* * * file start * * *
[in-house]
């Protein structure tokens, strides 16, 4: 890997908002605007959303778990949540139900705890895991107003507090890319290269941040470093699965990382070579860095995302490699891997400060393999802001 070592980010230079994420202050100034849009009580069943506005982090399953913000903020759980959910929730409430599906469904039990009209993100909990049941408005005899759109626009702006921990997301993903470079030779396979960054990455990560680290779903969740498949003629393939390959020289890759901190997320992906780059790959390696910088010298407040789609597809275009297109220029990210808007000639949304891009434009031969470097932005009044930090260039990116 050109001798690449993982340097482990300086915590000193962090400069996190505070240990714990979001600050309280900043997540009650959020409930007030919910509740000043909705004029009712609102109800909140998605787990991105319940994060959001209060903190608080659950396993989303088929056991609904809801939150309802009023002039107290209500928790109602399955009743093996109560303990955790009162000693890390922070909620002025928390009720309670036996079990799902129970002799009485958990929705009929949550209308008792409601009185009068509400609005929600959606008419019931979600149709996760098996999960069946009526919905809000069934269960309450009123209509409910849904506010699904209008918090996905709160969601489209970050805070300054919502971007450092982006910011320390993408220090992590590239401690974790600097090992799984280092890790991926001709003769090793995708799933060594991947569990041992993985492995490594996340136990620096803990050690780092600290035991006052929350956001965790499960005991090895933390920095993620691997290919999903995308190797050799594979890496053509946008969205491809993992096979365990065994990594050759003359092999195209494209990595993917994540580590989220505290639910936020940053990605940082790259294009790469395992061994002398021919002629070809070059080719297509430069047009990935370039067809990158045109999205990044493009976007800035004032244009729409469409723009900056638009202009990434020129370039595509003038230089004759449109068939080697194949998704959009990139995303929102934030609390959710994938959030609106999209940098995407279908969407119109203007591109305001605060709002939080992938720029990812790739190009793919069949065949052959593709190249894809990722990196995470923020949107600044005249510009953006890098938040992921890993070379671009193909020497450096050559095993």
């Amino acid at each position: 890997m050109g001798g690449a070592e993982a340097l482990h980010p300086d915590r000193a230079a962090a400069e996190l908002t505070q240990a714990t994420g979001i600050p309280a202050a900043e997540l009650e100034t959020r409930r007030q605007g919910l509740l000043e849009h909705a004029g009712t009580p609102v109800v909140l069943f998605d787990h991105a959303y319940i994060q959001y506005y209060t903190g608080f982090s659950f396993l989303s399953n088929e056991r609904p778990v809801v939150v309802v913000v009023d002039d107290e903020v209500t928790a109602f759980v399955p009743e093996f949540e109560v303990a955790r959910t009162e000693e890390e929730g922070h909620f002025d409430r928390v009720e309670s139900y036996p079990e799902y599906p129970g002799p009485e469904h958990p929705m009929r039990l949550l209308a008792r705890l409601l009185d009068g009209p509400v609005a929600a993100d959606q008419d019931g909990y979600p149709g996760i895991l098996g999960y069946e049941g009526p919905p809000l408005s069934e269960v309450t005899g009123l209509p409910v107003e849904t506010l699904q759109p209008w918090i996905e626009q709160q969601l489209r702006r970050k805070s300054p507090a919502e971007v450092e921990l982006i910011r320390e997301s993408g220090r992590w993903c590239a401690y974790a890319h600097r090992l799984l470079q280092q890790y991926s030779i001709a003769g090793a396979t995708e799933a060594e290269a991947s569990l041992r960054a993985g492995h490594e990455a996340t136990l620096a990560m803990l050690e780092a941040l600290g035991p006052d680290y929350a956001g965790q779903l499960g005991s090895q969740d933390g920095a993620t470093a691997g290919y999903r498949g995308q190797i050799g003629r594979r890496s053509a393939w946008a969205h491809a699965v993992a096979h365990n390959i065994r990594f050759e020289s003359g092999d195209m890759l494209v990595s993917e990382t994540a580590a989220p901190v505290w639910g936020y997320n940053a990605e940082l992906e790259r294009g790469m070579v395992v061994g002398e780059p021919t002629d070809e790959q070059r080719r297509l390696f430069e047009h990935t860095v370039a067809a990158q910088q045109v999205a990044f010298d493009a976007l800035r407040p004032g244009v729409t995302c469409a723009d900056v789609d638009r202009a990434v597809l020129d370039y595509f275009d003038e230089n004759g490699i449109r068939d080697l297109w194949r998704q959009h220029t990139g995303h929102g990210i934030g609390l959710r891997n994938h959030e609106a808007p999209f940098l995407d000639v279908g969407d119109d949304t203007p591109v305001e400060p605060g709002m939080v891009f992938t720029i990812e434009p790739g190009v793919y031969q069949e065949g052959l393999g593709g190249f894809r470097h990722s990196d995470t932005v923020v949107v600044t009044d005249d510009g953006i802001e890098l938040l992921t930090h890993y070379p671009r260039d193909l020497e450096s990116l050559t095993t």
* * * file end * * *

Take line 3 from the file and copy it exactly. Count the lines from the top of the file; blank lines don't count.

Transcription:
């Amino acid at each position: 890997m050109g001798g690449a070592e993982a340097l482990h980010p300086d915590r000193a230079a962090a400069e996190l908002t505070q240990a714990t994420g979001i600050p309280a202050a900043e997540l009650e100034t959020r409930r007030q605007g919910l509740l000043e849009h909705a004029g009712t009580p609102v109800v909140l069943f998605d787990h991105a959303y319940i994060q959001y506005y209060t903190g608080f982090s659950f396993l989303s399953n088929e056991r609904p778990v809801v939150v309802v913000v009023d002039d107290e903020v209500t928790a109602f759980v399955p009743e093996f949540e109560v303990a955790r959910t009162e000693e890390e929730g922070h909620f002025d409430r928390v009720e309670s139900y036996p079990e799902y599906p129970g002799p009485e469904h958990p929705m009929r039990l949550l209308a008792r705890l409601l009185d009068g009209p509400v609005a929600a993100d959606q008419d019931g909990y979600p149709g996760i895991l098996g999960y069946e049941g009526p919905p809000l408005s069934e269960v309450t005899g009123l209509p409910v107003e849904t506010l699904q759109p209008w918090i996905e626009q709160q969601l489209r702006r970050k805070s300054p507090a919502e971007v450092e921990l982006i910011r320390e997301s993408g220090r992590w993903c590239a401690y974790a890319h600097r090992l799984l470079q280092q890790y991926s030779i001709a003769g090793a396979t995708e799933a060594e290269a991947s569990l041992r960054a993985g492995h490594e990455a996340t136990l620096a990560m803990l050690e780092a941040l600290g035991p006052d680290y929350a956001g965790q779903l499960g005991s090895q969740d933390g920095a993620t470093a691997g290919y999903r498949g995308q190797i050799g003629r594979r890496s053509a393939w946008a969205h491809a699965v993992a096979h365990n390959i065994r990594f050759e020289s003359g092999d195209m890759l494209v990595s993917e990382t994540a580590a989220p901190v505290w639910g936020y997320n940053a990605e940082l992906e790259r294009g790469m070579v395992v061994g002398e780059p021919t002629d070809e790959q070059r080719r297509l390696f430069e047009h990935t860095v370039a067809a990158q910088q045109v999205a990044f010298d493009a976007l800035r407040p004032g244009v729409t995302c469409a723009d900056v789609d638009r202009a990434v597809l020129d370039y595509f275009d003038e230089n004759g490699i449109r068939d080697l297109w194949r998704q959009h220029t990139g995303h929102g990210i934030g609390l959710r891997n994938h959030e609106a808007p999209f940098l995407d000639v279908g969407d119109d949304t203007p591109v305001e400060p605060g709002m939080v891009f992938t720029i990812e434009p790739g190009v793919y031969q069949e065949g052959l393999g593709g190249f894809r470097h990722s990196d995470t932005v923020v949107v600044t009044d005249d510009g953006i802001e890098l938040l992921t930090h890993y070379p671009r260039d193909l020497e450096s990116l050559t095993t």